2018 Citroen Berlingo Review
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2018 Citroen Berlingo Review

As SUVs have become more popular, the demand for van-turned-MPVs has decreased. Citroen’s latest Berlingo looks to show that these vehicles still have their place in the market.


Van-based MPVs are nothing new, but they’re become less noticeable in a world that’s jam-packed full of SUVs and crossovers. Citroen, along with its friends at Vauxhall and Peugeot (all part of the PSA Group) is not willing to give up on these hugely practical vehicles, and this is its latest offering – the Berlingo.

It's still noticeably a van, but has had some added style injected into it with a funky nose, distinctive ‘Airbumps’ and rounded lines. It’s the boldest looking one alongside the Vauxhall Combo Life and Peugeot Rifter, although all are mechanically identical.

The Berlingo sits on a platform that’s largely shared by all new Citroen and Peugeot models – from vans to small hatchbacks.

Styling cues have noticeably been taken from the Citroen C3 Aircross and C4 Cactus. A number of new engines are also available, which offer decent performance, but importantly impressive economy.

2018 Citroen Berlingo


Our van was the middle option of the three diesels available. As well as the 1.2-litre petrol unit, there’s a 1.5-litre diesel engine, with either 74bhp, 99bhp or 108bhp.

Our 99bhp test car offered adequate performance for most daily needs. The five-speed gearbox is hardly inspiring, while it needs a lot of work to make decent progress. But it is a smooth engine that sits well at higher speeds and is refined for a commercial vehicle. If you regularly trawl up and down motorways, the 108bhp option, with its six-speed ‘box, could be a worthy investment.

While petrol engines in vehicles like these are often flawed, the latest turbocharged engine is excellent, and is a worthy choice for those who spend most of their time around towns.

2018 Citroen Berlingo

Ride and handling

A quick glance at the Berlingo is enough to tell you about the model’s absence of sporting credentials.

The Berlingo is firmly tailored towards comfort, and it largely performs well in this aspect. The ride is best once the van is heavily loaded, or with some extra weight, but it deals with potholes well, and doesn’t feel unsettled even on rougher surfaces.

With the set-up angled towards comfort, it means that there’s plenty of body lean, but providing you drive it sensibly, the Berlingo doesn’t feel any less able than a similarly-sized crossover.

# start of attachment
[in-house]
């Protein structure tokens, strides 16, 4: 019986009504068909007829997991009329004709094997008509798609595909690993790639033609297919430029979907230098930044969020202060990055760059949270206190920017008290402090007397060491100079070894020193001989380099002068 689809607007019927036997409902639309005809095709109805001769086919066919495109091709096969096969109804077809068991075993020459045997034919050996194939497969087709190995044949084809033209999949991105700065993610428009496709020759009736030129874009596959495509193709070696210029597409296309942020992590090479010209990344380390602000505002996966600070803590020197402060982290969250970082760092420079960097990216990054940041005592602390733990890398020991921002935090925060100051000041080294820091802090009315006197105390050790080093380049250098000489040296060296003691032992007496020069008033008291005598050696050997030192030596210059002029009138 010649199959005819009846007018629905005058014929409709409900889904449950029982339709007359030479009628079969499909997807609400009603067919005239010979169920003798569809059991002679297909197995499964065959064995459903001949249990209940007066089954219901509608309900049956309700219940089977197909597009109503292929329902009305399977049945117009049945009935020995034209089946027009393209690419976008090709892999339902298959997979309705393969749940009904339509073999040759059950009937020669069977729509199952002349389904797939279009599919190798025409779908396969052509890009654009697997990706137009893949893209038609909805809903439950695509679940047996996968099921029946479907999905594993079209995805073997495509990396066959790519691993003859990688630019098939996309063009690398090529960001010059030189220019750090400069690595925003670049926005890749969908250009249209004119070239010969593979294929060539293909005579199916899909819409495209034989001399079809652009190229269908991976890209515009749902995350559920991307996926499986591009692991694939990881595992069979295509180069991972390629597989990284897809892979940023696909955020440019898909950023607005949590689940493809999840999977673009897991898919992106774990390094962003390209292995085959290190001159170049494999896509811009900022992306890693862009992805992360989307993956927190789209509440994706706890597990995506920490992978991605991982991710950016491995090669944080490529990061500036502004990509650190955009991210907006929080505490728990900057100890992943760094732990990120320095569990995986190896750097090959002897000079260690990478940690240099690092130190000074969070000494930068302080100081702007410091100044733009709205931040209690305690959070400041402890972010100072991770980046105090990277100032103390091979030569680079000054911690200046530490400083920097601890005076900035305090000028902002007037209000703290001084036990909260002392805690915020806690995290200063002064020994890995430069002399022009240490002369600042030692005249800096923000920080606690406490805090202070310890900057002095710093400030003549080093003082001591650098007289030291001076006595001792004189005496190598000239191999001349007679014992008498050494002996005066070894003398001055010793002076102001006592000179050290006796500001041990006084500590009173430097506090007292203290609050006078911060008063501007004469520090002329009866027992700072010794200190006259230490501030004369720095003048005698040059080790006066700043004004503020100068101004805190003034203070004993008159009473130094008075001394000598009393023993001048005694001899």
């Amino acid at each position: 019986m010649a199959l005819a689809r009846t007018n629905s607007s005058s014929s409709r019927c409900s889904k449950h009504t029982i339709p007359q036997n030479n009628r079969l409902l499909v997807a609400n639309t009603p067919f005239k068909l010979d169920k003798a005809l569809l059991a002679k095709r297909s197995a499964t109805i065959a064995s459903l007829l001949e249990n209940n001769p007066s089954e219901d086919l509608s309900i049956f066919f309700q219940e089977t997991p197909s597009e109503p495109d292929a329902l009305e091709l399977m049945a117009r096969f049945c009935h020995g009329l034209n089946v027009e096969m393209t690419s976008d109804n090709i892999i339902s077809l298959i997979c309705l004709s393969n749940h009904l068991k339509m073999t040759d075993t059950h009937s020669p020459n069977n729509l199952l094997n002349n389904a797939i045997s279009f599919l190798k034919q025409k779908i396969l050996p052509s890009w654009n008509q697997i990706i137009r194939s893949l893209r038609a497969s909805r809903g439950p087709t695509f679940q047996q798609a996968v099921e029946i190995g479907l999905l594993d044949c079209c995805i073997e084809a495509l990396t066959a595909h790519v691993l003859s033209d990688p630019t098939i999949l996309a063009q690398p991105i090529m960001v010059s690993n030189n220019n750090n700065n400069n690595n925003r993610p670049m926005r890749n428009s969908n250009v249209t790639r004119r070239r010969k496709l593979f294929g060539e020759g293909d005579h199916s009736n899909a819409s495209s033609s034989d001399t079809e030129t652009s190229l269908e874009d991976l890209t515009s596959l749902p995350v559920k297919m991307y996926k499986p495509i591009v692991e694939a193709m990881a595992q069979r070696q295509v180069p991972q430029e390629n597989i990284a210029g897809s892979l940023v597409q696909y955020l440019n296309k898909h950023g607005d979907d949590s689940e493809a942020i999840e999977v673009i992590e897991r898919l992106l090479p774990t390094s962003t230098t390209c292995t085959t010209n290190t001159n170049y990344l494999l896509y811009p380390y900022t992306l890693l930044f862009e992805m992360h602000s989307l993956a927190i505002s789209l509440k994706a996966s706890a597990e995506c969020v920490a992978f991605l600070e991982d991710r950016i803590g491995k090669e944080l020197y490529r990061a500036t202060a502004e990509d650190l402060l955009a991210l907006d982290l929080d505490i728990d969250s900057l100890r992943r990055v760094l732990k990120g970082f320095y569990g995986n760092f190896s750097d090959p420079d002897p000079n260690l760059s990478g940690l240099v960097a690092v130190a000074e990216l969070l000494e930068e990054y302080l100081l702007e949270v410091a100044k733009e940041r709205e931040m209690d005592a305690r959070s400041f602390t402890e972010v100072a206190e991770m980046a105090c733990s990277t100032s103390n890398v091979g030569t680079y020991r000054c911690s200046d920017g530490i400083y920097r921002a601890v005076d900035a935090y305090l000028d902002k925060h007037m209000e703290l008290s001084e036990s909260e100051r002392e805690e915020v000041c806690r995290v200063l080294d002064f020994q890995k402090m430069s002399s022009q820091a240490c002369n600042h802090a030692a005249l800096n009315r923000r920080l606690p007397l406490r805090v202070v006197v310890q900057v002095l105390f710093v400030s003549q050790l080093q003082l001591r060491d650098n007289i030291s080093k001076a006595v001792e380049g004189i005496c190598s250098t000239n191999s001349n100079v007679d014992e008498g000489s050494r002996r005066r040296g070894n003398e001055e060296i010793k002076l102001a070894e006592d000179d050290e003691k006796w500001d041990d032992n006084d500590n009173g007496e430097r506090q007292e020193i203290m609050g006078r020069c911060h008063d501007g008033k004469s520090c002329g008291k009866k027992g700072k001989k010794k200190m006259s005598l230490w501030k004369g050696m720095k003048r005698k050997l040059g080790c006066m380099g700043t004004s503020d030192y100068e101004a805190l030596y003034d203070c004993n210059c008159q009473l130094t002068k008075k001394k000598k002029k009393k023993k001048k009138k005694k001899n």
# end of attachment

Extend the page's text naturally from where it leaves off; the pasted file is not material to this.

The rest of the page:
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2018 Citroen Berlingo

Interior and equipment

Compared to some small crossovers, the Berlingo is truly enormous. It is vast inside, and all occupants enjoy plenty of space, while even the tallest of drivers or passengers won’t be able to grumble about headroom. The boot is truly huge as well, although, because of the tailgate’s wide opening, you have to leave plenty of space when parking so that it can be opened.

The rear seats also fold completely flat, while the sliding doors at the back make getting in and out a doddle. There’s also a never-ending number of storage spaces dotted around the cabin.

The emphasis is clearly on space, which means that interior quality has been somewhat neglected. It’s still very solid, but its areas like this where the Berlingo’s commercial roots shine through.

It’s available in two trims – Feel and Flair. Feel comes with the basics, such as remote locking, air-conditioning and cruise control, but adds things you might not expect – Android Auto and Apple CarPlay, for example.

Upgrade to Flair, and Citroen adds alloy wheels, climate control and satellite navigation.

2018 Citroen Berlingo


Berlingo prices start from £18,850, making it cheaper than both the Vauxhall Combo Life and Peugeot Rifer. It’s a huge amount of vehicle for the money, considering the space on offer, although the interior quality could be better for the money.

Range-topping versions are still good value, while running costs should be low, too, thanks to the efficient engines. Our test car returned well over 60mpg, with low CO2 emissions of 112g/km.

2018 Citroen Berlingo


The latest Berlingo is a far more compelling option than the last model. Not only does it retain superb practicality levels, but the addition of efficient engines and a smart new look have made the car more appealing than ever. It’s not perfect, though, and its commercial-like driving dynamics will put many off. But if space and value for money are your main concerns, there are fewoptions quite as good as the Berlingo.

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